I don't think so. Visualization is important, but I don't believe that every abstractions can lend itself to being visualized. It's a bit difficult to visualize an element in a Hilbert space, for example.

But it's not all or nothing, as you seem to imply in your responses in this thread. Visualization is very helpful in some areas, such as the problem I posed earlier, but other times it's not helpful. In the area of linear algebra again, are the vectors <1, 2, 0, 4>, <1, 1 -1, 0> and <1, 3, 1, 8> linearly dependent or linearly independent? Visualizing these vectors would be very difficult, if not impossible, as they are all elements of ##\mathbb R^4##. The best approach here would be to use the definitions of linear linear independence.
 
  • #24
StoneTemplePython
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No. This is why being able to visualize things is important. Each of the equations I wrote is a hyperplane, the higher dimensional analog of a plane in 3 dimensions. The two hyperplanes intersect in a line in 4-dimensional space.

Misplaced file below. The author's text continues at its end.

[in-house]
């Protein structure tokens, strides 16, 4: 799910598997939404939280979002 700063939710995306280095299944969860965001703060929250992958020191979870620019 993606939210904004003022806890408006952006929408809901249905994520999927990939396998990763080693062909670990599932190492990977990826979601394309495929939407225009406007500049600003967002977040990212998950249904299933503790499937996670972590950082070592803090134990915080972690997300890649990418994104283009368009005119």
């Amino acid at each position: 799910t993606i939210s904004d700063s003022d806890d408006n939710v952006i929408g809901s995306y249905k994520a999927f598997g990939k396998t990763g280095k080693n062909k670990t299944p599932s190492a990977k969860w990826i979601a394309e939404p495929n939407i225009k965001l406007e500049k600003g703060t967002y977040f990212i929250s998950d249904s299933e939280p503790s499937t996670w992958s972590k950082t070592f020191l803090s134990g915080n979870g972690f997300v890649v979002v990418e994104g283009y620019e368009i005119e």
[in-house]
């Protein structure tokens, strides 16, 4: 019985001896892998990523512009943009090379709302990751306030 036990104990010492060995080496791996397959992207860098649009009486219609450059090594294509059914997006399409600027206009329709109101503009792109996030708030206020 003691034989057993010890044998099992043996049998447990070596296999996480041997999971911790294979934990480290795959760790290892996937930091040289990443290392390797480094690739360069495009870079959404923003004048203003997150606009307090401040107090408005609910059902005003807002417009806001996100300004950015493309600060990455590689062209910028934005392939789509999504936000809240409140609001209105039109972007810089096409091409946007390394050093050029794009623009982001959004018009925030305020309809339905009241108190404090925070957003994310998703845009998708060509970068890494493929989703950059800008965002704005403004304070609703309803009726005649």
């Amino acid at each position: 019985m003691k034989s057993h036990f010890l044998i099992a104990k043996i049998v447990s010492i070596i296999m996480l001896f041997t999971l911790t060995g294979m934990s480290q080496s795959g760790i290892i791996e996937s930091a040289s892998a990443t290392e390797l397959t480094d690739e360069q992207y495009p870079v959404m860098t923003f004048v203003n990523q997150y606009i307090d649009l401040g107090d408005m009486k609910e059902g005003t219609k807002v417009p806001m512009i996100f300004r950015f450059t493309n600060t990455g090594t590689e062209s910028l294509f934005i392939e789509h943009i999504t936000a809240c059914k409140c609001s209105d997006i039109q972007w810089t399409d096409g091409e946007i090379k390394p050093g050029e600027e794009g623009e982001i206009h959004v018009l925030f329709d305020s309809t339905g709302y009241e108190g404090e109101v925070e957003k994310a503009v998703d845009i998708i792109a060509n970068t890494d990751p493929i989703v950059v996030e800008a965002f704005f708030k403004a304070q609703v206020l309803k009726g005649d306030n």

I think this is unfortunate... the algebraic approach I'd suggest is collect the (coefficients of the) 2 equations into a ##2\times 4## matrix ##A##. Looking at the left-most ##2\times 2## submatrix we see it has rank 2. Therefore ##A## is surjective and a solution exists. By rank-nullity ##\dim \ker A = 4-2 = 2##, hence the solution space has dimension 2, which isn't a line.
 
  • #25
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I think this is unfortunate... the algebraic approach I'd suggest is collect the (coefficients of the) 2 equations into a ##2\times 4## matrix ##A##. Looking at the left-most ##2\times 2## submatrix we see it has rank 2. Therefore ##A## is surjective and a solution exists. By rank-nullity ##\dim \ker A = 4-2 = 2##, hence the solution space has dimension 2, which isn't a line.
Sorry, my mistake. I was thinking in terms of planes in space, not in terms of hyperplanes in ##\mathbb R^4##.